This week's album cover comes from Swamp Dogg, a man whose style and name suggests he's somehow related to Snoop. An uncle, maybe, or perhaps even the Dogfather's father. Who knows? In any case, Swamp Dogg appears here on one of his many, many disturbing album covers, riding what is apparently a refugee from the Eighth Avenue subway line here in New York.
As always, the appearance of a ridiculously sublime or sublimely ridiculous album cover here at LLatPoN can only mean one thing -- it's time for the Friday Random Ten. You know the drill, so here we go.
1. Al Green, "Simply Beautiful" -- What a beginning. This is a slow, sultry song from the Reverend Green, one that combines his sex-you-up goodness with some lush instrumentation. 10/10
2. The 6ths and Katherine Whalen, "You You You You You" -- The Billie Holiday-ish vocalist from the now defunct Squirrel Nut Zippers appears here in Stephin Merritt's side project from the Magnetic Fields. Confused? You won't be after the next episode of "Soap." 8/10
3. Loretta Lynn, "Don't Come Home a-Drinkin' with Lovin' on Your Mind" -- A classic country tune from Lynn here, one that borders on Lurleen Lumpkin levels of country excess but still manages to sound sincere. 7/10
4. Esquivel, "Estrellita" -- The master of '60s bachelor pad music, Esquivel gives us a sparse, almost haunting song here instead of his usual space-age wackiness. I think I miss the space-age wackiness. 6/10
5. Marvin Gaye, "Trouble Man" -- Like I've said before, I'm a big fan of the music from blaxploitation films, and this song is one of many good reasons why. It's the theme song to a film coincidentally titled Trouble Man, a movie that not only features a lead character named "Mr. T" but also co-starred Paul Winfield as a man called Chalky. One of my favorite Marvin Gaye tunes, and that's saying a lot. 10/10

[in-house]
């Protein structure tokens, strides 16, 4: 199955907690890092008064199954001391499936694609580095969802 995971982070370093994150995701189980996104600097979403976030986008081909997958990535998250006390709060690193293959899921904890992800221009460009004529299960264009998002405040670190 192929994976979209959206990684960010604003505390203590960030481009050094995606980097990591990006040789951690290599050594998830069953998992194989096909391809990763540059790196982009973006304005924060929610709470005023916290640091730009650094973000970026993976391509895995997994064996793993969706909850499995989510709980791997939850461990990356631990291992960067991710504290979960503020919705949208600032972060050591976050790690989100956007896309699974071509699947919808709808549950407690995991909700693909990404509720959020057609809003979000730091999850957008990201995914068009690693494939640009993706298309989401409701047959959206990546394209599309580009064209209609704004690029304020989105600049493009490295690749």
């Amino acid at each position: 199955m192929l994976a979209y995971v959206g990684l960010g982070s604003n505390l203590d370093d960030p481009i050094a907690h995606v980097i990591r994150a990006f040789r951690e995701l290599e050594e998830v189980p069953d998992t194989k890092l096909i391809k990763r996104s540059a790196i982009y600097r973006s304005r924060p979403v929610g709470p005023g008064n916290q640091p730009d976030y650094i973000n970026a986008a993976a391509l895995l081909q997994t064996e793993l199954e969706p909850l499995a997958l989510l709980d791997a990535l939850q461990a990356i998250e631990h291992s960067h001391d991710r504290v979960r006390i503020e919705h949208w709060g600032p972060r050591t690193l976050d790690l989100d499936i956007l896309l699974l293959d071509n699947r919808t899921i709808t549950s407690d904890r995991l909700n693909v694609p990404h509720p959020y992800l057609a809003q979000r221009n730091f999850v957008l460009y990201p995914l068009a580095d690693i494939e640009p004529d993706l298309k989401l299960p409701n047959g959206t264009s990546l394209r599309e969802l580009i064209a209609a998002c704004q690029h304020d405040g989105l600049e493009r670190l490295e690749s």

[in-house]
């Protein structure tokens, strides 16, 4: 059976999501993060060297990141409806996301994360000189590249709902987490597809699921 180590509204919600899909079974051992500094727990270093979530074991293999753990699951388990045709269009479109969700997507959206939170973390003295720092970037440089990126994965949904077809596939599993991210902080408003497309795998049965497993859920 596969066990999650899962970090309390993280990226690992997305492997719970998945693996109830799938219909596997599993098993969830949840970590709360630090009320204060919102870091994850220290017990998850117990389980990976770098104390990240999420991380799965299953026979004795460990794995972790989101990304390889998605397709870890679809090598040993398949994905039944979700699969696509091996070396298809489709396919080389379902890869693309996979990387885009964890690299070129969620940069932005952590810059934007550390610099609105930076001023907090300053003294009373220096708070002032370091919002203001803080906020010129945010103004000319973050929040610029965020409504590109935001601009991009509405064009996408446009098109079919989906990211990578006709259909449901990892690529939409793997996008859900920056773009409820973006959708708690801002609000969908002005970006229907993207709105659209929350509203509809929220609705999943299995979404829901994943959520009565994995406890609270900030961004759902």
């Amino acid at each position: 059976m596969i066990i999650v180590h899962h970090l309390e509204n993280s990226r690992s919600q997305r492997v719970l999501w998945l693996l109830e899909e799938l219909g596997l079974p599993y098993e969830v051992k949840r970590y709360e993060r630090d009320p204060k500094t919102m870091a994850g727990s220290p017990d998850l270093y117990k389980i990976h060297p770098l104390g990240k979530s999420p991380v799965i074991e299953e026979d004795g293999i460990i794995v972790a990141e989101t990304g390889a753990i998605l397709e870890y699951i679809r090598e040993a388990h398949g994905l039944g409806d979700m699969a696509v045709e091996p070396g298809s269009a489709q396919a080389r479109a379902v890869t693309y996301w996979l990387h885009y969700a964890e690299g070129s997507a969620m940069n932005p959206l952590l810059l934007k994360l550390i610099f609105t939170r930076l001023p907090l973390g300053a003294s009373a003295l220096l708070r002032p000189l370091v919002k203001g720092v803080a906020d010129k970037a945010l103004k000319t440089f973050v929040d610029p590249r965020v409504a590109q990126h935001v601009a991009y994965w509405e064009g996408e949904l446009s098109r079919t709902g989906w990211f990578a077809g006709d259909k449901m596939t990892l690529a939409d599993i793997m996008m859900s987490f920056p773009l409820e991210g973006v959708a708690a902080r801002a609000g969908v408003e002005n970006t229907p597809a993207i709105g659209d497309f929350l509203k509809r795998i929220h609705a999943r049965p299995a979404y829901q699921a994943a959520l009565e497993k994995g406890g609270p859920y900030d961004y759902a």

6. The Rolling Stones, "Under My Thumb" -- A classic from the Stones and the days when an antifeminist anthem could be considered a counterculture hit. 7/10
7. Jungle Brothers, "What U Waitin' 4?" -- Despite the title, which was apparently stolen from the Artist Formerly Known as Sane, this is a nice little hiphop groove from the early '90s. Does anyone know what happened to these guys? 8/10
8. DJ Shadow, "Fixed Income" -- This song always makes me feel like I'm driving a deserted highway at night. I'm surprised David Lynch wasn't somehow involved in its creation or distribution. Very nice stuff. 9/10
9. Superchunk, "Cast Iron" -- A great bit of punk pop from Chapel Hill's finest. This song always makes me nostalgic for the South. 8/10
10. The Decemberists, "The Mariner's Revenge Song" -- I normally love this band, but this song grates on my nerves. Between the accordion and the entire maudlin-dying-mother theme, it just seems a little too self-consciously precious to me. It grates at the beginning, and nearly nine minutes later, it's not any better. 5/10
Alright, that gives me a 7.8 for overall coolness on the day. As usual, I blame the low scores on the East German judge.
Think you've got the goods? Give us your own random ten, and if you damn well feel like it, toss in a coolness self-audit as well. You'll feel better when it's all out there in the open. Trust me.